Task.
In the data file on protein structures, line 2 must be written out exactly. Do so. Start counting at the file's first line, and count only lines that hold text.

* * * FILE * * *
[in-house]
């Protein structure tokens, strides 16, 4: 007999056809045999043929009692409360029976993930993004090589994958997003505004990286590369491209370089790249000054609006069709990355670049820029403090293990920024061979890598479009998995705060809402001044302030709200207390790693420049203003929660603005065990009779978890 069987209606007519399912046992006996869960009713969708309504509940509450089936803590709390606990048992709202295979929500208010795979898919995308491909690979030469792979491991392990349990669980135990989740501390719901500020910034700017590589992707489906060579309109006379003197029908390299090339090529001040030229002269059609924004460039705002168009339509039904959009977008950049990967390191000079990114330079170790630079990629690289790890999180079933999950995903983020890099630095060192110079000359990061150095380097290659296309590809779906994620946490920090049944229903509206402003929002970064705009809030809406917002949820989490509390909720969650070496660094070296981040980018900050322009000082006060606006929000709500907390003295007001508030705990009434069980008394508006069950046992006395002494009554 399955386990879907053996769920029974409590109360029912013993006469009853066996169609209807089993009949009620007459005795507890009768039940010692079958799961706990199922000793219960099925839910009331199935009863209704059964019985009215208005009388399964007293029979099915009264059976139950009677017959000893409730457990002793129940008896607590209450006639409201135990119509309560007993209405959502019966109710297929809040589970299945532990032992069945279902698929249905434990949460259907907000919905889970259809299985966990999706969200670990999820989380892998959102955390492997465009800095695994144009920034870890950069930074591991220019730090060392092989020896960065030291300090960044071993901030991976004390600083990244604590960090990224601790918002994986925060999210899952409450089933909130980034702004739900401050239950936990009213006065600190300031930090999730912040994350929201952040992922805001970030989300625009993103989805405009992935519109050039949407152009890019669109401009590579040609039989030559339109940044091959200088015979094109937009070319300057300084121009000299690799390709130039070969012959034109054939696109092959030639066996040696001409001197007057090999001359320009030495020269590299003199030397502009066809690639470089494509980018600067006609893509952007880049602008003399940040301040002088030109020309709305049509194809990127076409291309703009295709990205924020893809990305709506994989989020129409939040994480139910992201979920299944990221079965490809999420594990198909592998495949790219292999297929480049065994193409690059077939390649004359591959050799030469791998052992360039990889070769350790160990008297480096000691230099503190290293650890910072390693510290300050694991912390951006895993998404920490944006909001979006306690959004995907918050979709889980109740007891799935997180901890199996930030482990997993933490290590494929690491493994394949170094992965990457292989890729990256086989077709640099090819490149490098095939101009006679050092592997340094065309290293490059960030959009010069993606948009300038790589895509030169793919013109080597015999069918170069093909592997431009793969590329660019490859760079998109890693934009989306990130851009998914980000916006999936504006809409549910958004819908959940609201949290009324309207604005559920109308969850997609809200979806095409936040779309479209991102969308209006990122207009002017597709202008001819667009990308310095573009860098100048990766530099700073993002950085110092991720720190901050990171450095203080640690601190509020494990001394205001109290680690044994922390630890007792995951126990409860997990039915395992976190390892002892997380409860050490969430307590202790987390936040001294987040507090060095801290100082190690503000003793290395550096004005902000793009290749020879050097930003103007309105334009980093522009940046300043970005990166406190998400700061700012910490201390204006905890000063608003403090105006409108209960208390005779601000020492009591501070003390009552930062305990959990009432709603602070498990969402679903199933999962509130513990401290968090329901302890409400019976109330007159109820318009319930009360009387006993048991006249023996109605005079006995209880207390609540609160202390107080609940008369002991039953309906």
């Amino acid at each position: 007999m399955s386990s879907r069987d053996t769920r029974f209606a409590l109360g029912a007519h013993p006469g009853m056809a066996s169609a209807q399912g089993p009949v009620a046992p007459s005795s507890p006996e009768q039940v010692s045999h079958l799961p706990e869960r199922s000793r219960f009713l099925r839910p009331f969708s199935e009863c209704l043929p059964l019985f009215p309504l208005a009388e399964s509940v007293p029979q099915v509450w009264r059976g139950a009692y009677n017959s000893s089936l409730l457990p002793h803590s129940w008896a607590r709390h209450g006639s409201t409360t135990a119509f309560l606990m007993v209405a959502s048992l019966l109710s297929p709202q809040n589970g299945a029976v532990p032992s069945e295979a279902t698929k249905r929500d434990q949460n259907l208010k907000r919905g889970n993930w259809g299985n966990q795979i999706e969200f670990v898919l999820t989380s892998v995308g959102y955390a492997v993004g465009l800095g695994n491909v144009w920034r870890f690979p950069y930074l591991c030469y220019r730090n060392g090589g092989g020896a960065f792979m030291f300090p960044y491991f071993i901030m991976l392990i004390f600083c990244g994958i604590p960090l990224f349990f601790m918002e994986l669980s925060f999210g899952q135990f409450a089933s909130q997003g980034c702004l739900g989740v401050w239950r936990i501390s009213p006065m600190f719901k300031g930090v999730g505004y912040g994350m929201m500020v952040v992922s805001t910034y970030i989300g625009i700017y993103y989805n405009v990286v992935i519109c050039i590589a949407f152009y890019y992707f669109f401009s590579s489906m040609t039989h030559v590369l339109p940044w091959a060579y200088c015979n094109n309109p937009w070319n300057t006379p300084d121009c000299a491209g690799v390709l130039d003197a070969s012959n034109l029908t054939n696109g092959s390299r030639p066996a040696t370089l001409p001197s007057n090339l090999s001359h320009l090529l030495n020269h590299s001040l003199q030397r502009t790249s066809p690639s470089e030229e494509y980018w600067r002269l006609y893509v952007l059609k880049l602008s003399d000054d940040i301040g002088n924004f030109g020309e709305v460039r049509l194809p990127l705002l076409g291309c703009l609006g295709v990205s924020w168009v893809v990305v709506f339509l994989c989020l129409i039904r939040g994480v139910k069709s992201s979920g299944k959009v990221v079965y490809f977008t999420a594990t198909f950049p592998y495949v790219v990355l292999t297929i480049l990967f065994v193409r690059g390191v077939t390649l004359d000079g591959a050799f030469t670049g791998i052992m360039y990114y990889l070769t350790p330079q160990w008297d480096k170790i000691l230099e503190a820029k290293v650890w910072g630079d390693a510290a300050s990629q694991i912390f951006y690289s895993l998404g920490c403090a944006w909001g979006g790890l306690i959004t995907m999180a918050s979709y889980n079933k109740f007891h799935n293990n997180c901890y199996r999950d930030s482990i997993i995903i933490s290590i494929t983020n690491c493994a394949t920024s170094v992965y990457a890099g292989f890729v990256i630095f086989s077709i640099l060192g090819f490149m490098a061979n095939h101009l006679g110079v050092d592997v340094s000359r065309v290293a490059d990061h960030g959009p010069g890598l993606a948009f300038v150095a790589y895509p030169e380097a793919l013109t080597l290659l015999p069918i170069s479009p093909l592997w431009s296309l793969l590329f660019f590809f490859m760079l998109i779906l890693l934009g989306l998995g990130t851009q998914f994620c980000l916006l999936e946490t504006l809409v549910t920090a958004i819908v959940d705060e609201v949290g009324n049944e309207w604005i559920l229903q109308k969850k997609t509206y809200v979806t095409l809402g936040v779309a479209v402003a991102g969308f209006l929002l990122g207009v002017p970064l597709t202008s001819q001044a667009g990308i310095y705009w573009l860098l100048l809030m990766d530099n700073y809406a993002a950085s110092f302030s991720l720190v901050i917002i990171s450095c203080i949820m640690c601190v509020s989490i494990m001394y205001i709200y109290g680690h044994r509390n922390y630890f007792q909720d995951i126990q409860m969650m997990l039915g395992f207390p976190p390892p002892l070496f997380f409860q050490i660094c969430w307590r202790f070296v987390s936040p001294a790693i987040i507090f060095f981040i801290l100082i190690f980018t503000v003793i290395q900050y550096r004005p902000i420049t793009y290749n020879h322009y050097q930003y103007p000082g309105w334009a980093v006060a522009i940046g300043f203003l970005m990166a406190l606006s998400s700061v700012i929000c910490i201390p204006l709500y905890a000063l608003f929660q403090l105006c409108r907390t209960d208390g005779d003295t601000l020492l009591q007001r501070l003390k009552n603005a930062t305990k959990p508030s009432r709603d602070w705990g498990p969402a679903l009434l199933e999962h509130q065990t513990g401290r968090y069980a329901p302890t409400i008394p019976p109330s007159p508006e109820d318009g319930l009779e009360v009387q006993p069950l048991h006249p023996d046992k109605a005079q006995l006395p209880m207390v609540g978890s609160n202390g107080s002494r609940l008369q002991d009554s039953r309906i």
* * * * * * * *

């Protein structure tokens, strides 16, 4: 007999056809045999043929009692409360029976993930993004090589994958997003505004990286590369491209370089790249000054609006069709990355670049820029403090293990920024061979890598479009998995705060809402001044302030709200207390790693420049203003929660603005065990009779978890 069987209606007519399912046992006996869960009713969708309504509940509450089936803590709390606990048992709202295979929500208010795979898919995308491909690979030469792979491991392990349990669980135990989740501390719901500020910034700017590589992707489906060579309109006379003197029908390299090339090529001040030229002269059609924004460039705002168009339509039904959009977008950049990967390191000079990114330079170790630079990629690289790890999180079933999950995903983020890099630095060192110079000359990061150095380097290659296309590809779906994620946490920090049944229903509206402003929002970064705009809030809406917002949820989490509390909720969650070496660094070296981040980018900050322009000082006060606006929000709500907390003295007001508030705990009434069980008394508006069950046992006395002494009554 399955386990879907053996769920029974409590109360029912013993006469009853066996169609209807089993009949009620007459005795507890009768039940010692079958799961706990199922000793219960099925839910009331199935009863209704059964019985009215208005009388399964007293029979099915009264059976139950009677017959000893409730457990002793129940008896607590209450006639409201135990119509309560007993209405959502019966109710297929809040589970299945532990032992069945279902698929249905434990949460259907907000919905889970259809299985966990999706969200670990999820989380892998959102955390492997465009800095695994144009920034870890950069930074591991220019730090060392092989020896960065030291300090960044071993901030991976004390600083990244604590960090990224601790918002994986925060999210899952409450089933909130980034702004739900401050239950936990009213006065600190300031930090999730912040994350929201952040992922805001970030989300625009993103989805405009992935519109050039949407152009890019669109401009590579040609039989030559339109940044091959200088015979094109937009070319300057300084121009000299690799390709130039070969012959034109054939696109092959030639066996040696001409001197007057090999001359320009030495020269590299003199030397502009066809690639470089494509980018600067006609893509952007880049602008003399940040301040002088030109020309709305049509194809990127076409291309703009295709990205924020893809990305709506994989989020129409939040994480139910992201979920299944990221079965490809999420594990198909592998495949790219292999297929480049065994193409690059077939390649004359591959050799030469791998052992360039990889070769350790160990008297480096000691230099503190290293650890910072390693510290300050694991912390951006895993998404920490944006909001979006306690959004995907918050979709889980109740007891799935997180901890199996930030482990997993933490290590494929690491493994394949170094992965990457292989890729990256086989077709640099090819490149490098095939101009006679050092592997340094065309290293490059960030959009010069993606948009300038790589895509030169793919013109080597015999069918170069093909592997431009793969590329660019490859760079998109890693934009989306990130851009998914980000916006999936504006809409549910958004819908959940609201949290009324309207604005559920109308969850997609809200979806095409936040779309479209991102969308209006990122207009002017597709202008001819667009990308310095573009860098100048990766530099700073993002950085110092991720720190901050990171450095203080640690601190509020494990001394205001109290680690044994922390630890007792995951126990409860997990039915395992976190390892002892997380409860050490969430307590202790987390936040001294987040507090060095801290100082190690503000003793290395550096004005902000793009290749020879050097930003103007309105334009980093522009940046300043970005990166406190998400700061700012910490201390204006905890000063608003403090105006409108209960208390005779601000020492009591501070003390009552930062305990959990009432709603602070498990969402679903199933999962509130513990401290968090329901302890409400019976109330007159109820318009319930009360009387006993048991006249023996109605005079006995209880207390609540609160202390107080609940008369002991039953309906």